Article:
Natural preservatives get a new look, driven by clean labels | Gourmet Diving

2021-11-10 03:03:07 By : Ms. Dan Wu

Ingredients such as citric acid, ascorbic acid, vinegar and rosemary extract can maintain the characteristics of the product, prevent deterioration during transportation and extend its service life.

With the rise of the clean label trend, the executives of Kemin Industries made the decision about 25 years ago to place this manufacturer of preservatives and other special ingredients firmly behind natural products.

Although the Iowa-based company will continue to produce its synthetic products, which are popular among low-cost brands aimed at reducing costs, consumers’ drive for healthier diets and preference for high-end brands has given natural Preservatives are especially beneficial for tailwinds. After decades of focusing most of the innovation on chemically produced ingredients, this gave Kemin the confidence to take action.

"In the past 5 to 10 years, there has been an increase in the demand for clean label preservatives," said Courtney Schwartz, director of marketing for the company's Kemin Food Technologies. "This is the focus of our meetings with all customers. The focus is on how we clean up these labels."

According to data from Allied Market Research, the natural food preservatives market was valued at 796.1 million U.S. dollars in 2018 and is expected to exceed 1 billion U.S. dollars by 2026, with a compound annual growth rate of 3.7%. The data company said that North America's demand for these ingredients is particularly strong, accounting for about 40% of the natural food preservatives market share in 2018.

The market opportunity has not been ignored by the market.

Earlier this year, Irish ingredients company Kerry Group acquired Niacet, an expert in clean labels and low-sodium preservatives, from private investment company SK Capital for approximately US$1 billion to obtain its regular organic acid product portfolio. The acquisition was made two years after Kerry acquired Biosecur Lab, a supplier of natural antibacterial agents made from citrus extracts.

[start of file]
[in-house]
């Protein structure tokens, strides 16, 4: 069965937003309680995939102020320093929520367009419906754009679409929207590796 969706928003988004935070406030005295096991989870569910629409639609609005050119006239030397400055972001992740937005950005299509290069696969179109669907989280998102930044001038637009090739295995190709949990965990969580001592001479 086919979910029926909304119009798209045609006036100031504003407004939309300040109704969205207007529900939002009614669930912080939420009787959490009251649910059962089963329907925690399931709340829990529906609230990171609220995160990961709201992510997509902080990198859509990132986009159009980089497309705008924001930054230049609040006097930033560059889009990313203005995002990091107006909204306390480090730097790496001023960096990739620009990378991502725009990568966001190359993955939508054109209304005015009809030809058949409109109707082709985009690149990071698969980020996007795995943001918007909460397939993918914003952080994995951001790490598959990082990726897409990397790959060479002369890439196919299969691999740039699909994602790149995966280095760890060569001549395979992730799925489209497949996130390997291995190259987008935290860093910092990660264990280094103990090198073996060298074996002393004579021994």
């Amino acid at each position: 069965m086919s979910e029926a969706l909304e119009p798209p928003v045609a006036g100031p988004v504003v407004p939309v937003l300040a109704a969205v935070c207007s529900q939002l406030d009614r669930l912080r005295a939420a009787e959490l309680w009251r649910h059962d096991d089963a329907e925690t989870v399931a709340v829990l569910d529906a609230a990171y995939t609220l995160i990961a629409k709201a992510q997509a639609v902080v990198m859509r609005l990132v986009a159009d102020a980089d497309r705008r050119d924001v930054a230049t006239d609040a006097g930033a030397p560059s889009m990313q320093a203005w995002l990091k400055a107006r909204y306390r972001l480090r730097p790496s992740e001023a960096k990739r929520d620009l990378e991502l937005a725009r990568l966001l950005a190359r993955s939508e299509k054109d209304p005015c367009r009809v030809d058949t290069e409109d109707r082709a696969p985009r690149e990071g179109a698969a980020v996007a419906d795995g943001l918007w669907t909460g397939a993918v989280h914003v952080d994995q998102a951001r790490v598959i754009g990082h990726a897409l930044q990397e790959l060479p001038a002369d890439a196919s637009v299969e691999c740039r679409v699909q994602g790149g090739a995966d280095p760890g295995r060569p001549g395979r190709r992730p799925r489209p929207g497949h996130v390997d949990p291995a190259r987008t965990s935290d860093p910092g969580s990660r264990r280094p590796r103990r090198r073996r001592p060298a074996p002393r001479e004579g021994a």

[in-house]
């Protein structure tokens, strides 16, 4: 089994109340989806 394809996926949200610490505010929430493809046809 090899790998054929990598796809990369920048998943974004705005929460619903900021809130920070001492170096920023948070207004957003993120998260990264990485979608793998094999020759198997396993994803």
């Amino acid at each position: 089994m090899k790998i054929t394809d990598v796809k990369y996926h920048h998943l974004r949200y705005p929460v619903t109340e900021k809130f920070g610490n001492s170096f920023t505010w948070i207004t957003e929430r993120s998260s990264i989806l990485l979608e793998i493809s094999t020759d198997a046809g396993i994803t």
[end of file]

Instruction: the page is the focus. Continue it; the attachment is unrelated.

Corbion, a Dutch-based ingredients company, announced in 2020 that it will invest in key growth areas such as natural food preservation, while seeking to exit its other businesses. 

When consumers consider what products to buy, all-natural is increasingly becoming their decisive factor, and this factor becomes more and more important during the ongoing pandemic. A study released by the International Food Information Council in June found that four out of ten consumers would look for natural preservatives. 

"Consumers are definitely pushing this. However, when consumers say they are looking for ingredients that they recognize on the label rather than what they are willing to pay, it's a bit of a conflict," Schwartz said. "This makes it the responsibility of food manufacturers to see what applications they want to convert first, and what conversion makes the most sense for them."

Natural preservatives are added to various products, including meat, candy, bread and snacks, to maintain the natural characteristics of the product, prevent deterioration during transportation and extend the overall shelf life. As consumers turn more to snacks and increase their food consumption on the go, the demand for natural preservatives will only increase. 

The most common top picks in the Better-for-you category include citric acid, which comes from fruits such as grapefruit and lemon; ascorbic acid or vitamin C; vinegar; and rosemary extract. For example, vinegar is used to inhibit the growth of bacteria and prevent deterioration. Rosemary extract is popular because it delays the loss of color and flavor of products such as high-fat snack bars, biscuits, potato chips, nuts, condiments and sauces; regular addition of citric acid makes it difficult for molds or bacteria to survive.

Whitney Linsenmeyer, assistant professor in the Department of Nutrition and Nutrition at St. Louis University, said that early natural preservatives that date back thousands of years include salt and sugar. But as many people increasingly avoid these natural food additives, it has focused on raw material manufacturers to develop alternatives that are more suitable for you.

In many cases, this is a daunting task full of challenges, and it may take years for researchers to overcome it.

Natural preservatives sometimes require larger amounts to achieve the same effect as synthetic preservatives.

The problem is that increasing the amount used to achieve the same shelf life as synthetic materials will have a negative impact on flavor, forcing ingredient manufacturers to find solutions. When strong natural preservatives are added, things like spicy sausage can mask the taste more easily, but in frozen chicken nuggets, which usually require a shelf life of up to 18 months, the taste changes are less forgiving.